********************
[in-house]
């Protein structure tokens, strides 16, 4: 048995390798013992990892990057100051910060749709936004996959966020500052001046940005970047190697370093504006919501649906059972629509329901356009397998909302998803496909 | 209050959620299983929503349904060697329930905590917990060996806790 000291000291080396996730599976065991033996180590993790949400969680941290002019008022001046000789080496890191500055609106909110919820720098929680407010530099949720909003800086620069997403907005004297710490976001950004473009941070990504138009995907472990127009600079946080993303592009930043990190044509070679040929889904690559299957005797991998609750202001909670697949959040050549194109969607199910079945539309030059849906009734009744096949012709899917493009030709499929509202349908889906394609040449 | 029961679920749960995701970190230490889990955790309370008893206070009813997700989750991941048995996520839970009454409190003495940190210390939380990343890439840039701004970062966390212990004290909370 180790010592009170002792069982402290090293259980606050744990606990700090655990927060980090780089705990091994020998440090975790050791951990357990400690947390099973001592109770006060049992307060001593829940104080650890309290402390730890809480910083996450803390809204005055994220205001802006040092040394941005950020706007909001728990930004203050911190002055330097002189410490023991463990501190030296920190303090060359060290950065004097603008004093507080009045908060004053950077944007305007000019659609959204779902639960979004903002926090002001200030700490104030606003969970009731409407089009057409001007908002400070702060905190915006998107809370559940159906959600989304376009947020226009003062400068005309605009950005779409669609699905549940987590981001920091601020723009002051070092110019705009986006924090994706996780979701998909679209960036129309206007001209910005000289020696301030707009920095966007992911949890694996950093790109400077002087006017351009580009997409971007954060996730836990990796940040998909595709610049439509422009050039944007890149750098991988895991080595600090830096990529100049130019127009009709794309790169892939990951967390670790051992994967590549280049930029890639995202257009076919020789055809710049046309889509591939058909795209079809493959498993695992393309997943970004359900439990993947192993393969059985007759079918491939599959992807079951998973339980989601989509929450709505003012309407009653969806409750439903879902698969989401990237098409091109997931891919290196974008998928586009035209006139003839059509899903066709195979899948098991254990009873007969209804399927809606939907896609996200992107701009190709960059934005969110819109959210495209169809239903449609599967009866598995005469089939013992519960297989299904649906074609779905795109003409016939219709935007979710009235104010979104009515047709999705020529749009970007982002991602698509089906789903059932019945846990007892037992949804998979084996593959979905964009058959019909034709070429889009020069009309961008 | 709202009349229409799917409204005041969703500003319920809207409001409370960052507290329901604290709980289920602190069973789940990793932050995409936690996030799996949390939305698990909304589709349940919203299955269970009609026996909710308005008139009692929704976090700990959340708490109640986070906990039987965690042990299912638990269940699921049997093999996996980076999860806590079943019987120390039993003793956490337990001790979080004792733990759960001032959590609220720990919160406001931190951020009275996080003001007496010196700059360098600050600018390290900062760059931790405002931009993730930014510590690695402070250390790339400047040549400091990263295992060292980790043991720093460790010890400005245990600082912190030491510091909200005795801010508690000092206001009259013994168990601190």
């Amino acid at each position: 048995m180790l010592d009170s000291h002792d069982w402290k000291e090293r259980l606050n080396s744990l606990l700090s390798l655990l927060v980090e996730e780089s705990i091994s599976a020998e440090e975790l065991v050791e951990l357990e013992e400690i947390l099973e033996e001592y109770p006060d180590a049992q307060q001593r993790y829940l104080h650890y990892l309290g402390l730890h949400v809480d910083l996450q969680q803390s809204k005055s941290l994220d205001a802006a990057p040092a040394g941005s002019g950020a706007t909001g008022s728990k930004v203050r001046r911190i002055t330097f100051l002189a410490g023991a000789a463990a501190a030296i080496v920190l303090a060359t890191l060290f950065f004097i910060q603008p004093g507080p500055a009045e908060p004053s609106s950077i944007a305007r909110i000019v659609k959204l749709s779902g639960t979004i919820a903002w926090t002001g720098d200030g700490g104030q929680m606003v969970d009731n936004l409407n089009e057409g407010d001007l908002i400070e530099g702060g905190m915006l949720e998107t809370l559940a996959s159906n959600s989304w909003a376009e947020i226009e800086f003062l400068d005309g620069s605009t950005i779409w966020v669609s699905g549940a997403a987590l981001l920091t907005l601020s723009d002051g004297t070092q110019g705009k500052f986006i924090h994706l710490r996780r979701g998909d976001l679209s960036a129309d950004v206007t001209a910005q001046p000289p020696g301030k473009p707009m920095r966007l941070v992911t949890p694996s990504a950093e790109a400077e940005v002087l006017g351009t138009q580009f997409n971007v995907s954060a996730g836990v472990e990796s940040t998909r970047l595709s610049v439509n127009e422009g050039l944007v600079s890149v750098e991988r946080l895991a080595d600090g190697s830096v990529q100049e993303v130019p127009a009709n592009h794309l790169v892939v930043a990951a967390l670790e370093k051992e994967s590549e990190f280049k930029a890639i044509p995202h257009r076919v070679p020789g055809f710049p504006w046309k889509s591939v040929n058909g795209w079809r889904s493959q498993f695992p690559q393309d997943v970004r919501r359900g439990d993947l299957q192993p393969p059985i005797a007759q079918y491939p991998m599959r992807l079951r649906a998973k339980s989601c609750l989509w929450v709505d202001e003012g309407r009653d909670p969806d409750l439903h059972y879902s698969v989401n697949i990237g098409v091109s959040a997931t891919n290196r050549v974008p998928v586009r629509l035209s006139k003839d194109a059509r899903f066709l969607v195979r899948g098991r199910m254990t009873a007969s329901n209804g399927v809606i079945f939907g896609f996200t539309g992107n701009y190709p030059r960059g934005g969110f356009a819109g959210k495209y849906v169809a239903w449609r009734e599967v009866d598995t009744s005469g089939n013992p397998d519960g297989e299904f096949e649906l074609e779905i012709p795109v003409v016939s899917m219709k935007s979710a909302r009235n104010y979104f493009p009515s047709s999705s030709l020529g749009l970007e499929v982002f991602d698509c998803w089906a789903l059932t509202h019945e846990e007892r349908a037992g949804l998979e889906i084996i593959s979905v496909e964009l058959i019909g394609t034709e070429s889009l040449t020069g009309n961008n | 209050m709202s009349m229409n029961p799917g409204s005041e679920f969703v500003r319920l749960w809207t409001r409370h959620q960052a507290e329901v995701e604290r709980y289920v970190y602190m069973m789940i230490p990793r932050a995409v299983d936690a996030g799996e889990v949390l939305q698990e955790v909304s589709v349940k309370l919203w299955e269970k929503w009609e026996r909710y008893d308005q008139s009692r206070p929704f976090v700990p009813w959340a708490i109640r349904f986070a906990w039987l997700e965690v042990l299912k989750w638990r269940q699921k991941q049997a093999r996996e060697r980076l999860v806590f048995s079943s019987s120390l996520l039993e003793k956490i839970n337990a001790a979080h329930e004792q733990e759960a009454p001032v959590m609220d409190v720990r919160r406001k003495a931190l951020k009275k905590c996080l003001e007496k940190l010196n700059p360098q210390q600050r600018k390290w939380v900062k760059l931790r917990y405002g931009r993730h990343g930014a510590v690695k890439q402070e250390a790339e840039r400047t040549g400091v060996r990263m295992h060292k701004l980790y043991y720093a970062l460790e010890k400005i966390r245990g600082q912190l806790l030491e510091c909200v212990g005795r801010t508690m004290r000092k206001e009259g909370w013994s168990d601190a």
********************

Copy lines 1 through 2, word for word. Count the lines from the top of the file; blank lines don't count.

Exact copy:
[in-house]
């Protein structure tokens, strides 16, 4: 048995390798013992990892990057100051910060749709936004996959966020500052001046940005970047190697370093504006919501649906059972629509329901356009397998909302998803496909 | 209050959620299983929503349904060697329930905590917990060996806790 000291000291080396996730599976065991033996180590993790949400969680941290002019008022001046000789080496890191500055609106909110919820720098929680407010530099949720909003800086620069997403907005004297710490976001950004473009941070990504138009995907472990127009600079946080993303592009930043990190044509070679040929889904690559299957005797991998609750202001909670697949959040050549194109969607199910079945539309030059849906009734009744096949012709899917493009030709499929509202349908889906394609040449 | 029961679920749960995701970190230490889990955790309370008893206070009813997700989750991941048995996520839970009454409190003495940190210390939380990343890439840039701004970062966390212990004290909370 180790010592009170002792069982402290090293259980606050744990606990700090655990927060980090780089705990091994020998440090975790050791951990357990400690947390099973001592109770006060049992307060001593829940104080650890309290402390730890809480910083996450803390809204005055994220205001802006040092040394941005950020706007909001728990930004203050911190002055330097002189410490023991463990501190030296920190303090060359060290950065004097603008004093507080009045908060004053950077944007305007000019659609959204779902639960979004903002926090002001200030700490104030606003969970009731409407089009057409001007908002400070702060905190915006998107809370559940159906959600989304376009947020226009003062400068005309605009950005779409669609699905549940987590981001920091601020723009002051070092110019705009986006924090994706996780979701998909679209960036129309206007001209910005000289020696301030707009920095966007992911949890694996950093790109400077002087006017351009580009997409971007954060996730836990990796940040998909595709610049439509422009050039944007890149750098991988895991080595600090830096990529100049130019127009009709794309790169892939990951967390670790051992994967590549280049930029890639995202257009076919020789055809710049046309889509591939058909795209079809493959498993695992393309997943970004359900439990993947192993393969059985007759079918491939599959992807079951998973339980989601989509929450709505003012309407009653969806409750439903879902698969989401990237098409091109997931891919290196974008998928586009035209006139003839059509899903066709195979899948098991254990009873007969209804399927809606939907896609996200992107701009190709960059934005969110819109959210495209169809239903449609599967009866598995005469089939013992519960297989299904649906074609779905795109003409016939219709935007979710009235104010979104009515047709999705020529749009970007982002991602698509089906789903059932019945846990007892037992949804998979084996593959979905964009058959019909034709070429889009020069009309961008 | 709202009349229409799917409204005041969703500003319920809207409001409370960052507290329901604290709980289920602190069973789940990793932050995409936690996030799996949390939305698990909304589709349940919203299955269970009609026996909710308005008139009692929704976090700990959340708490109640986070906990039987965690042990299912638990269940699921049997093999996996980076999860806590079943019987120390039993003793956490337990001790979080004792733990759960001032959590609220720990919160406001931190951020009275996080003001007496010196700059360098600050600018390290900062760059931790405002931009993730930014510590690695402070250390790339400047040549400091990263295992060292980790043991720093460790010890400005245990600082912190030491510091909200005795801010508690000092206001009259013994168990601190």